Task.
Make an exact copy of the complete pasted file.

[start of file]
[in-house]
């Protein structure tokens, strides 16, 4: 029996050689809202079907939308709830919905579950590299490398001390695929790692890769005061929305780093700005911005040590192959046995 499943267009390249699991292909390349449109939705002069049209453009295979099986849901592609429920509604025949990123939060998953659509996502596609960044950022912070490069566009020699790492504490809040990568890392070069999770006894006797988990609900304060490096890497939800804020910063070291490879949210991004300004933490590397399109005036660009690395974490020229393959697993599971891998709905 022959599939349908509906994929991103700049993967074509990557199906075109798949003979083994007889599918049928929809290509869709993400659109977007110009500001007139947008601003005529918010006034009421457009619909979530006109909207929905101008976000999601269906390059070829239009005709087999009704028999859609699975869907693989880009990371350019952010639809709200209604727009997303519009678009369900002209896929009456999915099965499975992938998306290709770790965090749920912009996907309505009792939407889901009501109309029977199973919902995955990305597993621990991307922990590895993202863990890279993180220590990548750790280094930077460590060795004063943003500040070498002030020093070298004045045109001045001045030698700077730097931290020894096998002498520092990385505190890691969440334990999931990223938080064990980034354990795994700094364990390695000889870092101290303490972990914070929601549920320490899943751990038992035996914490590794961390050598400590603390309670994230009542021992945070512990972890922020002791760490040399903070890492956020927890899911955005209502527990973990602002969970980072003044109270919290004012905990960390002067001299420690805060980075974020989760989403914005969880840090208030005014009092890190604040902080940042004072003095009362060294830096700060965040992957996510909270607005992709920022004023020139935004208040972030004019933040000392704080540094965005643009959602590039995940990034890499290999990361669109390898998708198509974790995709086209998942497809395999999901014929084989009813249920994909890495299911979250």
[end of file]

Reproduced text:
[in-house]
């Protein structure tokens, strides 16, 4: 029996050689809202079907939308709830919905579950590299490398001390695929790692890769005061929305780093700005911005040590192959046995 499943267009390249699991292909390349449109939705002069049209453009295979099986849901592609429920509604025949990123939060998953659509996502596609960044950022912070490069566009020699790492504490809040990568890392070069999770006894006797988990609900304060490096890497939800804020910063070291490879949210991004300004933490590397399109005036660009690395974490020229393959697993599971891998709905 022959599939349908509906994929991103700049993967074509990557199906075109798949003979083994007889599918049928929809290509869709993400659109977007110009500001007139947008601003005529918010006034009421457009619909979530006109909207929905101008976000999601269906390059070829239009005709087999009704028999859609699975869907693989880009990371350019952010639809709200209604727009997303519009678009369900002209896929009456999915099965499975992938998306290709770790965090749920912009996907309505009792939407889901009501109309029977199973919902995955990305597993621990991307922990590895993202863990890279993180220590990548750790280094930077460590060795004063943003500040070498002030020093070298004045045109001045001045030698700077730097931290020894096998002498520092990385505190890691969440334990999931990223938080064990980034354990795994700094364990390695000889870092101290303490972990914070929601549920320490899943751990038992035996914490590794961390050598400590603390309670994230009542021992945070512990972890922020002791760490040399903070890492956020927890899911955005209502527990973990602002969970980072003044109270919290004012905990960390002067001299420690805060980075974020989760989403914005969880840090208030005014009092890190604040902080940042004072003095009362060294830096700060965040992957996510909270607005992709920022004023020139935004208040972030004019933040000392704080540094965005643009959602590039995940990034890499290999990361669109390898998708198509974790995709086209998942497809395999999901014929084989009813249920994909890495299911979250």